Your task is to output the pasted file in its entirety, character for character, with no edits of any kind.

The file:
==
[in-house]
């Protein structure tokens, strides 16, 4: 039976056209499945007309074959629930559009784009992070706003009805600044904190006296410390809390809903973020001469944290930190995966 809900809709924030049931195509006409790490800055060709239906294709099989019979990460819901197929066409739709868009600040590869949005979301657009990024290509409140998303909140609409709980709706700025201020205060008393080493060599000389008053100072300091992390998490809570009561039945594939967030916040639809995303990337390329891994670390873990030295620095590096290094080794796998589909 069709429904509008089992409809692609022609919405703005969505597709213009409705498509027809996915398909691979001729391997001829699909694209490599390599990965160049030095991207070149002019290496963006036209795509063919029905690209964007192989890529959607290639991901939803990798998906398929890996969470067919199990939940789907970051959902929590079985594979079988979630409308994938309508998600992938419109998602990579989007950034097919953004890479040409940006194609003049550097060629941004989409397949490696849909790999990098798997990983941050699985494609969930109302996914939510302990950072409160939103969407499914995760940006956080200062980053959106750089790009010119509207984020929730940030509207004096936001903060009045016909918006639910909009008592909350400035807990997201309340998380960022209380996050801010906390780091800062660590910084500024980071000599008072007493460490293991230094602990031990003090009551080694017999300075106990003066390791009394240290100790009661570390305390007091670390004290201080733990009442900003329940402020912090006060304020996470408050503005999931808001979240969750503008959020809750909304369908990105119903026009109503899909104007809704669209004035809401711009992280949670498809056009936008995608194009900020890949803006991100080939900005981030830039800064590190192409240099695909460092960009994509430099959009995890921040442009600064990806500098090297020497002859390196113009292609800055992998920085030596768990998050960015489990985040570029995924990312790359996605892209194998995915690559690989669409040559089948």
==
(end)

[in-house]
């Protein structure tokens, strides 16, 4: 039976056209499945007309074959629930559009784009992070706003009805600044904190006296410390809390809903973020001469944290930190995966 809900809709924030049931195509006409790490800055060709239906294709099989019979990460819901197929066409739709868009600040590869949005979301657009990024290509409140998303909140609409709980709706700025201020205060008393080493060599000389008053100072300091992390998490809570009561039945594939967030916040639809995303990337390329891994670390873990030295620095590096290094080794796998589909 069709429904509008089992409809692609022609919405703005969505597709213009409705498509027809996915398909691979001729391997001829699909694209490599390599990965160049030095991207070149002019290496963006036209795509063919029905690209964007192989890529959607290639991901939803990798998906398929890996969470067919199990939940789907970051959902929590079985594979079988979630409308994938309508998600992938419109998602990579989007950034097919953004890479040409940006194609003049550097060629941004989409397949490696849909790999990098798997990983941050699985494609969930109302996914939510302990950072409160939103969407499914995760940006956080200062980053959106750089790009010119509207984020929730940030509207004096936001903060009045016909918006639910909009008592909350400035807990997201309340998380960022209380996050801010906390780091800062660590910084500024980071000599008072007493460490293991230094602990031990003090009551080694017999300075106990003066390791009394240290100790009661570390305390007091670390004290201080733990009442900003329940402020912090006060304020996470408050503005999931808001979240969750503008959020809750909304369908990105119903026009109503899909104007809704669209004035809401711009992280949670498809056009936008995608194009900020890949803006991100080939900005981030830039800064590190192409240099695909460092960009994509430099959009995890921040442009600064990806500098090297020497002859390196113009292609800055992998920085030596768990998050960015489990985040570029995924990312790359996605892209194998995915690559690989669409040559089948």